Maternal and Child Health

It Takes A Village: Let’s Commit to End Child Marriage

By: Felogene Anumo, Advocacy Programme Associate. The African Women’s Development and Communication Network (FEMNET), @Felogene on Twitter

Last week, I joined thousands of maternal and child health advocates at the Partnership for Maternal, Newborn and Child Health (PMNCH) Partners’ Forum in Johannesburg, South Africa. The gathering and robust discussions breathed life into the African Proverb: “It takes a village to raise a child.” The various stakeholders present called for ambitious and transformative commitments to realize the potential to be the ‘village’ that ends early, forced and child marriages in one generation, as this contributes to preventable newborn deaths and maternal mortality.

Until Death Do Us Apart: Facts and Figures

  • One in three girls in the developing world will be married by their eighteenth birthday. This can end their chance of completing an education and puts them at greater risk of isolation and violence.
  • One in seven girls in the developing world will be married before they are 15, some as young as five years old.
  • Every year, 70,000 girls die in labour because their young bodies just are not ready for childbirth. Girls younger than 15 are five times more likely to die in childbirth than women in their 20s. Pregnancy is consistently among the leading causes of death for girls ages 15 to 19 worldwide.
  • Child brides face a higher risk of contracting HIV because they often marry an older man with more sexual experience. Girls ages 15 – 19 are two to six times more likely to contract HIV than boys of the same age in sub-Saharan Africa.

Pledge to End Early, Forced and Child Marriage

To achieve a truly transformational post-2015 development agenda, governments and nations must commit to end early and forced marriage which contributes to driving girls into a cycle of poverty and powerlessness. It demands partnerships across government, communities, cultural leaders and the civil society. It calls upon the various stakeholders to commit to playing their part in ending child marriage. This will happen by increasing public awareness on the crucial role that child marriage prevention and support to child brides plays in improving the health of millions of women and girls. This commitment must be followed by concerted political action at all levels. The world must not squander this opportunity!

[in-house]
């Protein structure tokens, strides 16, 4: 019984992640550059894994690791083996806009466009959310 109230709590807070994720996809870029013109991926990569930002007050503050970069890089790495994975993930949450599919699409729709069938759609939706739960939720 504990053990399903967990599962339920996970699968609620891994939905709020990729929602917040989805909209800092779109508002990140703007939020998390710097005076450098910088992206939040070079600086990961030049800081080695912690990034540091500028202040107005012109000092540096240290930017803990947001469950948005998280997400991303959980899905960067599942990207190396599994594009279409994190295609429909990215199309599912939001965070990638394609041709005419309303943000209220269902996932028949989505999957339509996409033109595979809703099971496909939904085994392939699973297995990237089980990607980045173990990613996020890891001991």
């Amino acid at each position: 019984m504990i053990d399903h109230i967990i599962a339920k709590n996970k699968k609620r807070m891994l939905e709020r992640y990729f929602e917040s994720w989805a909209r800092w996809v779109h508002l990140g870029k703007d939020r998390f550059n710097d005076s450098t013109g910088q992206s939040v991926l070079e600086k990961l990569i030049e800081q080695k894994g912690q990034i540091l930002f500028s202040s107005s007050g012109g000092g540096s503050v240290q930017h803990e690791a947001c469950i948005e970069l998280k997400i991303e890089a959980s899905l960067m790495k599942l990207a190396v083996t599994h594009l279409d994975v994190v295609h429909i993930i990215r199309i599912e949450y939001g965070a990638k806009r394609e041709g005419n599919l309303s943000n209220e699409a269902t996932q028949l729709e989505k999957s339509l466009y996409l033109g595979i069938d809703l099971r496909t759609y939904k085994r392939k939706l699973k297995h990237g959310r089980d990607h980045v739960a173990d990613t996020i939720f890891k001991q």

It is simple.

If we want to improve the health of millions of women and children worldwide, we must prevent child marriage and support girls who are already married. Mrs. Graca Machel sums it up perfectly by stating, “Traditions are man-made, and traditions can change. More importantly, harmful traditions like child marriage MUST change.”

Watch: Arch Bishop Desmond Tutu and Graça Machel speak out against #childmarriage

Read: 5 Reasons why ending child marriage can improve millions of women and girls’ health, Girls Not Brides

Cover Photo Credit: United Nations/Tobin Jones, Flickr Creative Commons

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Category: Maternal and Child Health
Tagged with: #Commit2Deliver    #PMNCHLive    adolescent girls    Child health    Child Marriage    end child marriage    Maternal Health

felogene

@felogene

I am woman of power, substance, positive influence, strength and meaning. I am taking on the world..to guarantee an equal world for girls and women and progress for all. I am the African Dream!

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  • I was just in Ethiopia on a International Reporting Project trip on women and children and I was amazed how prevalent early marriage still is despite the fact it is illegal. Many girls marry in their early teens and are having babies well before 16. A lot has to do with education and culture as many (85%) of the population live in rural places where there really are no opportunities for girls and women. Great piece and in case you haven’t heard, ONE.org just launched their women and girls site today! Check it out.

    • Thank you for your comment. I totally agree that it will take more than just proper legislation to end child marriage. A lot of commitment is required especially on education and promoting positive cultures are some of the avenues. My organisation FEMNET is doing some work on sensitizing cultural and religious gatekeepers to end harmful practices such as FGM and child marriage. I will be writing something on that especially the successes of the project.

      P.S: I have checked out ONE.org site and I have joined the global movement. Thanks for sharing.

      • Thanks for your response. I am glad to hear about your work. It takes a lot of time to change cultural ideals. So glad you and your organization are working to help young girls and build them a better future.

  • Thank you for your comment. I totally agree that it will take more than just proper legislation to end child marriage. A lot of commitment is required especially on education and promoting positive cultures are some of the avenues. My organisation FEMNET is doing some work on sensitizing cultural and religious gatekeepers to end harmful practices such as FGM and child marriage. I will be writing something on that especially the successes of the project.

    P.S: I have checked out ONE.org site and I have joined the global movement. Thanks for sharing.